Earl Monroe

Earl Monroe

Earl Monroe: A Brief Biography

Vernon Earl Monroe is a retired American professional basketball player who played in the National Basketball Association (NBA). Nicknamed as "Black Jesus" and "Earl the Pearl" due to his on-court success and flashy style-of-play, Monroe is a 1973 NBA Champion, 4-Time NBA All-Star, 1969 All-NBA First Team, and 1968 NBA Rookie of the Year.

Monroe rose to prominence at the national level while playing basketball for the then-Division II Winston-Salem State University. He averaged 7.1 points in his freshman year, 23.2 points in his sophomore year, 29.8 points in his junior season and an amazing 41.5 points his senior season. He helped the Rams to the NCAA College Division Championship and earned NCAA College Division Player of the Year honors in 1967.

Monroe was drafted as the second overall pick in the 1967 NBA Draft by the Baltimore Bullets (now the Washington Wizards). In his rookie year, he averaged 24.3 points per game and was named Rookie of the Year. In a game against the Los Angeles Lakers, he scored 56 points, which is the third-highest rookie total in NBA history.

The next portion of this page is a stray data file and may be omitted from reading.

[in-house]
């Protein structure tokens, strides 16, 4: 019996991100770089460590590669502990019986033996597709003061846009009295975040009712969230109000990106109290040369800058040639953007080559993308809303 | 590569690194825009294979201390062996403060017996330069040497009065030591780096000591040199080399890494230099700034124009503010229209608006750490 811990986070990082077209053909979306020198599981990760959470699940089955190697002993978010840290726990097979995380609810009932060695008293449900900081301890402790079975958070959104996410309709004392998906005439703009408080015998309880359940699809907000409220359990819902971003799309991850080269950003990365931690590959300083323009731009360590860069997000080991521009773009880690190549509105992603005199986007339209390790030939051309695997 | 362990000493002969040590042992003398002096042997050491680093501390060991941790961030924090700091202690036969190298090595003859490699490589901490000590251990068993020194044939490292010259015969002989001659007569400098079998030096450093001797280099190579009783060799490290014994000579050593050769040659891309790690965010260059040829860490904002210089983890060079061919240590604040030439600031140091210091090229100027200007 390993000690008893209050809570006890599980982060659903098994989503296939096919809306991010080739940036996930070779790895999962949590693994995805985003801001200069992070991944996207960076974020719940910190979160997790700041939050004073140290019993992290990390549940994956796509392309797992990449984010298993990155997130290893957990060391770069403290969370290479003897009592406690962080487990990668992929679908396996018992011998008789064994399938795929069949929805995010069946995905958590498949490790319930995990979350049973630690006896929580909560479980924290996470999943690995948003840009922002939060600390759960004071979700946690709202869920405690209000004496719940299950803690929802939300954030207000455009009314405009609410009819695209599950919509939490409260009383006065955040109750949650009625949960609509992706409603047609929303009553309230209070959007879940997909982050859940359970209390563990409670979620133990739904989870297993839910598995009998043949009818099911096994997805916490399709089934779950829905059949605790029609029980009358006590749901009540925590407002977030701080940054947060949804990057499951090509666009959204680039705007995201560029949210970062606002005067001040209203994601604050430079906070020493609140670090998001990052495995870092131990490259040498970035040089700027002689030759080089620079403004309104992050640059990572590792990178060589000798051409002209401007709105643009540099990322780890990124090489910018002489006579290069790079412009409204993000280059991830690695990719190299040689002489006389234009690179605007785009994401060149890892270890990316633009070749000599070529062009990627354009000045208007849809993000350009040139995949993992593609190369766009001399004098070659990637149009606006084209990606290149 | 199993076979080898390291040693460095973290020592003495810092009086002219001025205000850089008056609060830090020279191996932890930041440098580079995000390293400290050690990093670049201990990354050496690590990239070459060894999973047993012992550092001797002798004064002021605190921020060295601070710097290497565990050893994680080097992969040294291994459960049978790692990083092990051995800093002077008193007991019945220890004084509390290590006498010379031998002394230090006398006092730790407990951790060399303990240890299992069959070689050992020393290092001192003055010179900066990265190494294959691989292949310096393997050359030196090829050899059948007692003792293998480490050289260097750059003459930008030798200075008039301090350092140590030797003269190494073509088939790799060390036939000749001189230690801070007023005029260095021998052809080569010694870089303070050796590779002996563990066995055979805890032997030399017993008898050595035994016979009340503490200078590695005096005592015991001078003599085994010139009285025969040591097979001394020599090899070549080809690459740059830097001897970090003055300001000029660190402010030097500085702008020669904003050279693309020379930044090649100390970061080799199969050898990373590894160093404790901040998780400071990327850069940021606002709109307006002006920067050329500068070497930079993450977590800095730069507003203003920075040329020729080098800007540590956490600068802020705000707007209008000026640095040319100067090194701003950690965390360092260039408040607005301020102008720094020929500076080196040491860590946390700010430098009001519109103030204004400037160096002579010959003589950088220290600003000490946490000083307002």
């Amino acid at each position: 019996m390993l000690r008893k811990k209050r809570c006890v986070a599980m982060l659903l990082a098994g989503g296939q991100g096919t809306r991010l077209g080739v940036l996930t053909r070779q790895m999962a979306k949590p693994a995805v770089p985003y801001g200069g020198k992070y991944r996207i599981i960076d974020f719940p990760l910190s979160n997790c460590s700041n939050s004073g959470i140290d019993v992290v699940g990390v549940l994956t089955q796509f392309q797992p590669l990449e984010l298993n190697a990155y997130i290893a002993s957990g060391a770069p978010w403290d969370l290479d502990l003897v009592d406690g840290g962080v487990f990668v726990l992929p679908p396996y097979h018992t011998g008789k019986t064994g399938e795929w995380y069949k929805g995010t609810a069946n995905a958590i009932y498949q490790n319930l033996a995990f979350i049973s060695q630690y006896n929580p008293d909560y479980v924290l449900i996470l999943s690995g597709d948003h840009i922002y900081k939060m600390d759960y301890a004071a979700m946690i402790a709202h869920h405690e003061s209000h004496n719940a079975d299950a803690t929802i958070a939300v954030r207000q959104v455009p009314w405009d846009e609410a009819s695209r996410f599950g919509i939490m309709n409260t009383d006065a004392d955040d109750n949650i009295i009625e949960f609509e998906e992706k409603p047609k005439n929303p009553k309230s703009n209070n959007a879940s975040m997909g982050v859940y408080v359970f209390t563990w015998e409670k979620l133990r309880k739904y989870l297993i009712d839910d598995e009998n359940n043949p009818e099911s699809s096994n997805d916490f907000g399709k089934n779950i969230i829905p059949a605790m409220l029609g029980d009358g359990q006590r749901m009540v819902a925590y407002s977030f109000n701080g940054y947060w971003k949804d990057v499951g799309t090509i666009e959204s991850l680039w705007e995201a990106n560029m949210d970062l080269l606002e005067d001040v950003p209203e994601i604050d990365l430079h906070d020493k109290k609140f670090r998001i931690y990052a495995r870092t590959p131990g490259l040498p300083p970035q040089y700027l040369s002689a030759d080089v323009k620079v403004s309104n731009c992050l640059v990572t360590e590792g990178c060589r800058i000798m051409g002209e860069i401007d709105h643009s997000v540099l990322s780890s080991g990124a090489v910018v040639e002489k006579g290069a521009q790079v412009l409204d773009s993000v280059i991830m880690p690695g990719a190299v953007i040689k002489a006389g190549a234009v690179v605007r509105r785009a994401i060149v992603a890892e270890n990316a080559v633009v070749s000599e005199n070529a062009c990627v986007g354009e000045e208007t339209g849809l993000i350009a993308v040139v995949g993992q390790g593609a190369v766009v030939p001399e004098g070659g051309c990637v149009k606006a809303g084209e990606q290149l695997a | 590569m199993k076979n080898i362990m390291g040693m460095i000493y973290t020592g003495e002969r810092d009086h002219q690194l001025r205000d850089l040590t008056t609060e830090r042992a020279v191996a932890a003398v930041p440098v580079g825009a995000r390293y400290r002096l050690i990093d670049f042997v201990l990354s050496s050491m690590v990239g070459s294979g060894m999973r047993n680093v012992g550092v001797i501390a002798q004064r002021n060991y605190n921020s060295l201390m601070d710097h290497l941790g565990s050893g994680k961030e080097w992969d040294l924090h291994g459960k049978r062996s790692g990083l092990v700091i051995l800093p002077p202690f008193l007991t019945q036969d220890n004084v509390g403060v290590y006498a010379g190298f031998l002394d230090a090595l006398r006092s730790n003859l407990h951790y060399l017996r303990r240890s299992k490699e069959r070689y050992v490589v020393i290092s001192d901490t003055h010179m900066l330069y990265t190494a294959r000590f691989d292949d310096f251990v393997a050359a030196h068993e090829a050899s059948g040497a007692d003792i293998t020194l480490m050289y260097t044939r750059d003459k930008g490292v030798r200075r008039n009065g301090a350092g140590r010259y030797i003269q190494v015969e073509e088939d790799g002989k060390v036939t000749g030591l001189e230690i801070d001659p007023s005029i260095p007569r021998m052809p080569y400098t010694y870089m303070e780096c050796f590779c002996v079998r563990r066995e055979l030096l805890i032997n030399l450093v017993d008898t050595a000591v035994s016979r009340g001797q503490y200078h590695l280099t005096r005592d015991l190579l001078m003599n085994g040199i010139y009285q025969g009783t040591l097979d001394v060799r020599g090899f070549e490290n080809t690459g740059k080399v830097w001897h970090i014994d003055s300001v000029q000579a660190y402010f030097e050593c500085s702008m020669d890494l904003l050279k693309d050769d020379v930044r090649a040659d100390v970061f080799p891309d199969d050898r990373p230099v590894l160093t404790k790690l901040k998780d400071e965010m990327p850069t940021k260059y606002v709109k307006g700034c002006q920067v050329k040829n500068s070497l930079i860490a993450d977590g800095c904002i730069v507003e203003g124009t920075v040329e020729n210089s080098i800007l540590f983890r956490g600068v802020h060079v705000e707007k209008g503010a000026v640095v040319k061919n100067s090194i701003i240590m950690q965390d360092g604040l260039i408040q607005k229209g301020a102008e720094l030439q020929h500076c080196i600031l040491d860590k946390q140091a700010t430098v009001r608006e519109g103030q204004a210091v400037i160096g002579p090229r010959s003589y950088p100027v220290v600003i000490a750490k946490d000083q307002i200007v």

Monroe became a cult hero with his ability to run fast breaks and finish at the rim with circus-like shots. In 1970, he scored 13 points in an overtime against the Detroit Pistons in a double-overtime victory, setting an NBA record. The record was later broken by Gilbert Arenas. Monroe was traded to the New York Knicks in 1971. Paired up with the equally flamboyant Walt Frazier, the two formed what was came to be known as the "Rolls Royce Backcourt".

Although questions were raised initially as to whether the two could co-exist in the same team, the duo eventually gelled together to form one of the most effective guard combinations of all time, propelling the Knicks to the 1973 NBA championship. The pair is also one of the few backcourts that consisted of two Hall of Famers and NBA 50th Anniversary Team members. Monroe, who was plagued through a series of knee injuries throughout his career, decided to retire in 1980. His flowing, fluid, silky-smooth on-court style of play was unique and is still nowhere to be found in the NBA.

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